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Majority of Displaced and Returnee Families in Iraq Struggle to Rebuild Lives According to IOM Bi-Annual Report - Food and access to work remain the most pressing needs of families that were forced to flee their homes during the sectarian violence that followed the 2006 Samarra mosque bombing in Iraq according to an IOM bi-annual review of displacement and return, released today.
According to the Review of Displacement and Return in Iraq long-term solutions are still needed for families who have been displaced for years, and ongoing support for those returning to their communities is crucial to ensuring successful reintegration.
The report reveals that, despite security improvements since 2006, life for many of Iraqs internally displaced (IDP) and returnee families remains a struggle, due to a lack of sufficient access to basic services and work opportunities.
Some families returning to their neighbourhoods have secured shelter and education for their children, but many returnees still say they lack sufficient food, water and healthcare necessary to ensure a successful reintegration. Employment is also a major issue for returnees, IDPs and host communities alike who are trying to build stable livelihoods in Iraq. In governorates such as Anbar and Kerbala over 94% of IDP families report that access to work is a priority need. This contrasts with areas such as Sulaymaniyah and Najaf, where just 41% and 45% of families (respectively) cite the same need.
Though unemployment and underemployment affect all Iraqis, displaced families are particularly sensitive to changes in family income. As a result, the latest report finds that many IDP families in Iraq are struggling to satisfy the nutritional needs of their family members amid rising food prices. Health concerns have also been exacerbated in recent years by water scarcity which has deepened sanitation and hygiene problems throughout the country.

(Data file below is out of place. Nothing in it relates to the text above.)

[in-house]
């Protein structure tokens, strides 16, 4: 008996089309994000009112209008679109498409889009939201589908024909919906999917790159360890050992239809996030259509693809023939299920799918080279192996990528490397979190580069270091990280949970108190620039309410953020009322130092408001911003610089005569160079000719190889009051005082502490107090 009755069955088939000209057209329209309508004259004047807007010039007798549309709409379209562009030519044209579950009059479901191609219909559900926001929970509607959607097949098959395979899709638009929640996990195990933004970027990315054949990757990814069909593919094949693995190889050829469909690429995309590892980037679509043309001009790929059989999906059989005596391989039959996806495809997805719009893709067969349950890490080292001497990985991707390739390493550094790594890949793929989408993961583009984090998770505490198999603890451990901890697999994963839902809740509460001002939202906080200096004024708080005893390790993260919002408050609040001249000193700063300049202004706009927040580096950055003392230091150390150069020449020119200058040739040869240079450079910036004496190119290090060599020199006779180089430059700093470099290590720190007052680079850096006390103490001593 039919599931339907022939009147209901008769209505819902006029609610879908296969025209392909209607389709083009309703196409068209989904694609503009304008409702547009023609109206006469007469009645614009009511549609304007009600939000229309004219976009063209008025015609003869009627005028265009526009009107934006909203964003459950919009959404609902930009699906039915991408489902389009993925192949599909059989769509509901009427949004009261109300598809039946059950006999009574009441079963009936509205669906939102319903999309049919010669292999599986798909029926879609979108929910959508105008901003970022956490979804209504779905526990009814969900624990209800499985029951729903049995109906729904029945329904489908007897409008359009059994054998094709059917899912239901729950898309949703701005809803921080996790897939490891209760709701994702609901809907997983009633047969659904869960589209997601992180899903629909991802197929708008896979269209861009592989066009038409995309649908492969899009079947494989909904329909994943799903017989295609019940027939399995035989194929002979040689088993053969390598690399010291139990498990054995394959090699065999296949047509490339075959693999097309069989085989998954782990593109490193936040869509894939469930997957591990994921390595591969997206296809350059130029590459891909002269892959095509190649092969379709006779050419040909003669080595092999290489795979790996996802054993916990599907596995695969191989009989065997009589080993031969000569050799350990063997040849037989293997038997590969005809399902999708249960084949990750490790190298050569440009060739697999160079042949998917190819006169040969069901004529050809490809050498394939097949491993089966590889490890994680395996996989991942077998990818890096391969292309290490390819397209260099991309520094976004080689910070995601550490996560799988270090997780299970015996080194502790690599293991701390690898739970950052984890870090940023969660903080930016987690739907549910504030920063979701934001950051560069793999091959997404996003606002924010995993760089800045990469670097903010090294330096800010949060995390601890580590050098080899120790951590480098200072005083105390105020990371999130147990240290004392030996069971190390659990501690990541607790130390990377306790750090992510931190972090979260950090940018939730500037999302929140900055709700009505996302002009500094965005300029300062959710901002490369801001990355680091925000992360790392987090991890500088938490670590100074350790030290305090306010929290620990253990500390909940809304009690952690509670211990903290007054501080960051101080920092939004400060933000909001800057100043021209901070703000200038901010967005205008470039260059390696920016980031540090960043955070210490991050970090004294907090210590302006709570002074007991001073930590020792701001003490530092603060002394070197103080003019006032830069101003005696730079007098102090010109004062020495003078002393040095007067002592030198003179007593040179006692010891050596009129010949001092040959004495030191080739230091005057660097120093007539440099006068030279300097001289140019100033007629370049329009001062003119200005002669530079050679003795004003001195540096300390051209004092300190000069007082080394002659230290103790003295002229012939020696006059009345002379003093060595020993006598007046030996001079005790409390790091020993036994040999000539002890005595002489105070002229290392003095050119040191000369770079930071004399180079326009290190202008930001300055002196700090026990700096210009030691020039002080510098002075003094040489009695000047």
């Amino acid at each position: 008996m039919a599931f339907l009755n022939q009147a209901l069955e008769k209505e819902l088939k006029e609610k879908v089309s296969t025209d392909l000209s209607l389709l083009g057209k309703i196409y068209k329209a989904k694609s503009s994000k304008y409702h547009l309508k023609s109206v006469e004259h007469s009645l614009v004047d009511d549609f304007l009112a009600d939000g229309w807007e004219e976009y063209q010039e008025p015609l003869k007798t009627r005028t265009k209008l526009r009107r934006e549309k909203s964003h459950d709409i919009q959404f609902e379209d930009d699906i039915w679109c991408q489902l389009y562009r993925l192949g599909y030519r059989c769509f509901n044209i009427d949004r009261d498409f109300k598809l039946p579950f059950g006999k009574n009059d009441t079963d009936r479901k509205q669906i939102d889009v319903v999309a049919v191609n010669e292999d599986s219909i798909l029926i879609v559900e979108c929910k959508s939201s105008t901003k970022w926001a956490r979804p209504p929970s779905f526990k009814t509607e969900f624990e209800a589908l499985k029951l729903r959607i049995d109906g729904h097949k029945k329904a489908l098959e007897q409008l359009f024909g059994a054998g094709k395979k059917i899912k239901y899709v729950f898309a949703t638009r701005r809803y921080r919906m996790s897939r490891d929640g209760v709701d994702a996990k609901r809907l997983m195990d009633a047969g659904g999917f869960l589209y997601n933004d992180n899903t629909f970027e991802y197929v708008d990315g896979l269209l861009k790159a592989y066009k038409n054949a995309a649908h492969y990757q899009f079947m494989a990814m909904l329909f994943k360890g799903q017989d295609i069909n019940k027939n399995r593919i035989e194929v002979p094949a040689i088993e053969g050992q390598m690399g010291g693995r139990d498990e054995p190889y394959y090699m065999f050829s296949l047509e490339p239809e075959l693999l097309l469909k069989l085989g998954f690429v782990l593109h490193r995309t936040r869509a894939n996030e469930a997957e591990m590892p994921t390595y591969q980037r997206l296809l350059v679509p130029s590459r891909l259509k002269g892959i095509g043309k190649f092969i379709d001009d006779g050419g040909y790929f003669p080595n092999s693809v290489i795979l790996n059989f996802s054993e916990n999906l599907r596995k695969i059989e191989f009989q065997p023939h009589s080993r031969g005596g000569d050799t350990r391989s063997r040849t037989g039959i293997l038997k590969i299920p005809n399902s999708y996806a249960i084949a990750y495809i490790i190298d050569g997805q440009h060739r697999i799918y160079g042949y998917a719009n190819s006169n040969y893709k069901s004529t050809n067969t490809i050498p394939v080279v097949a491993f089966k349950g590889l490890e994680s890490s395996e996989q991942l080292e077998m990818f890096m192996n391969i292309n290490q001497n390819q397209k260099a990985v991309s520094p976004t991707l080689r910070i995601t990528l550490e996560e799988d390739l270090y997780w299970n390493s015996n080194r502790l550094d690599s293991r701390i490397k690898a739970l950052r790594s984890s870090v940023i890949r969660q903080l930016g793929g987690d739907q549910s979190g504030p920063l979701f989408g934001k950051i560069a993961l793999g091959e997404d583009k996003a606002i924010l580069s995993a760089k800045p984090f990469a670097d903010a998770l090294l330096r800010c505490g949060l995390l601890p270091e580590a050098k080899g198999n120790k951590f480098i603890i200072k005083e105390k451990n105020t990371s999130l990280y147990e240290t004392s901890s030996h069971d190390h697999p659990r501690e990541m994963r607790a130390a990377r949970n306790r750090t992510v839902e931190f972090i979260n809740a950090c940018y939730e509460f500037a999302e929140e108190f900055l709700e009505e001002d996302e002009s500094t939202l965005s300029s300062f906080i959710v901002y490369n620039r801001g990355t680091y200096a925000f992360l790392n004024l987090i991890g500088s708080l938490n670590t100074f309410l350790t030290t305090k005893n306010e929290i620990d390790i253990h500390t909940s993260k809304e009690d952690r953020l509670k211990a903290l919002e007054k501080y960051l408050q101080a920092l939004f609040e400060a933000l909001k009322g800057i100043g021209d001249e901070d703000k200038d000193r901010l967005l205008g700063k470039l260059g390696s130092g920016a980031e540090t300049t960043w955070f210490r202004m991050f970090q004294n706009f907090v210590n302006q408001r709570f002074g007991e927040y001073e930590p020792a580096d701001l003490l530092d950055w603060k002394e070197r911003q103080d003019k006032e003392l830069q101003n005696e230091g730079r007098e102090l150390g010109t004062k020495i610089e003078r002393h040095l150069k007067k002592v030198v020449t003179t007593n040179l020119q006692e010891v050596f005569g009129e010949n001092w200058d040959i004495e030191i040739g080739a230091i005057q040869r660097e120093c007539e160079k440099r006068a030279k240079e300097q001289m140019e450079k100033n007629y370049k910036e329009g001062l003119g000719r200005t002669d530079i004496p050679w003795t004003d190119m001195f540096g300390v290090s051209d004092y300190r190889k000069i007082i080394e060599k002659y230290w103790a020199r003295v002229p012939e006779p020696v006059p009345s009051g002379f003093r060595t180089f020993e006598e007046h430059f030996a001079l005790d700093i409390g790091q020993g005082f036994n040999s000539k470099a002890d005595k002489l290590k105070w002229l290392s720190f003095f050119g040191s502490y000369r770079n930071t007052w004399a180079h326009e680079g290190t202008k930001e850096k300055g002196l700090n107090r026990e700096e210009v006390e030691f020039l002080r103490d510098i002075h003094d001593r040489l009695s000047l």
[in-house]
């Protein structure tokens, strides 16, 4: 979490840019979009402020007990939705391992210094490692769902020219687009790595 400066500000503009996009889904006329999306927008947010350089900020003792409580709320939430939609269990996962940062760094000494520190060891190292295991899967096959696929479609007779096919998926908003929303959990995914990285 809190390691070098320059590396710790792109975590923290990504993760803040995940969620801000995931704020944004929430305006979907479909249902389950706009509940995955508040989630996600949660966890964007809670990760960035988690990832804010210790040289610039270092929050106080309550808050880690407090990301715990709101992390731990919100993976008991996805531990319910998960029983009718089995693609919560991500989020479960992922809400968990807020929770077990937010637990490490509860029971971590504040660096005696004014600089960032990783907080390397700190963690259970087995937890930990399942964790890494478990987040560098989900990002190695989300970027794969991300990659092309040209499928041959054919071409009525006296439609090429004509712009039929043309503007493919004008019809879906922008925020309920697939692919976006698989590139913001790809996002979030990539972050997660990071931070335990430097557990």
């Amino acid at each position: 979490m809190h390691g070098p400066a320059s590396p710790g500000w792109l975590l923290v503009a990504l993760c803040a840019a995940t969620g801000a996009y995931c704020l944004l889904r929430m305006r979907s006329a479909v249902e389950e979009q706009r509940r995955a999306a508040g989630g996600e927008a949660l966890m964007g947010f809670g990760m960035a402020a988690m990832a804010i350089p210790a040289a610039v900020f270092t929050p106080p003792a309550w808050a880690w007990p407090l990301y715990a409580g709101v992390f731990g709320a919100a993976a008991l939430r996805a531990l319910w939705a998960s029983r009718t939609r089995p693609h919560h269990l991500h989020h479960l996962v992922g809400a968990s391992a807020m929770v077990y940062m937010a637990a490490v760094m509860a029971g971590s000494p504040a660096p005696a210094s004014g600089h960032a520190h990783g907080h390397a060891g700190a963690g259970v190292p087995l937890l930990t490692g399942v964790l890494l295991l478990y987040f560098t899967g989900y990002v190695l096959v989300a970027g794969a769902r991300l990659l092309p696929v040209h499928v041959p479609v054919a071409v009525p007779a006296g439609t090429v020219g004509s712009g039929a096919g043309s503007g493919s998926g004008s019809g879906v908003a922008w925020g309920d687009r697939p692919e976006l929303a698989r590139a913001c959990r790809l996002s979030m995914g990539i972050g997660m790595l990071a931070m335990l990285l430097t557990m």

Access to shelter is also highlighted as an area of continued concern for IDP and returnee families. Amidst continuously rising rent costs, families without a reliable source of income risk losing their accommodation. The report also highlights that more than 15% of IDPs are living in public buildings or collective town settlements where they are vulnerable to evictions from local authorities. The threat of secondary displacement threatens to erase the progress made by many families towards rebuilding their lives, the report says.
According to the report, female headed households, even more vulnerable to the above mentioned challenges, account for 1 in 8 displaced families in Iraq and have difficult access to health, legal aid and protection services.
This report highlights the challenges still facing the people of Iraq, said IOM Iraq Chief of Mission Michael Pillinger. It is crucial for the international community to continue to support Iraqis through this fragile period of transition.
Though sectarian violence and the related displacement have decreased since 2006, ongoing support to displaced families is important to secure their long-term stability according to the findings. The report is based on quantitative and qualitative assessments with 212,000 IDP and 66,555 returnee families, undertaken in cooperation with the Ministry of Displacement and Migration (MoDM) and monitored by IOM.
The latest IOM report also identifies changing intentions among IDP families. In 2006, 25% of IDP families interviewed said that they wanted to integrate in their current locations. This year, that proportion has increased to 37%. Those Iraqi families that no longer wish to return to their former neighbourhoods require help to integrate in their adoptive communities, whilst many of those who intend to return home or relocate elsewhere need assistance to do so.
IOM staff in Iraq have been monitoring the needs and intentions of IDP, returnee and host community families in cooperation with MoDM since 2003. This vital information helps IOM, the Government of Iraq and humanitarian partners to develop initiatives that target the specific needs of Iraqs most vulnerable populations. Funding for monitoring activities is provided by OFDA, AusAID, PRM and the Government of Germany.
To access the latest IOM Review of Displacement and Return in Iraq, please visit: http://www.iomiraq.net/iomdmyear.html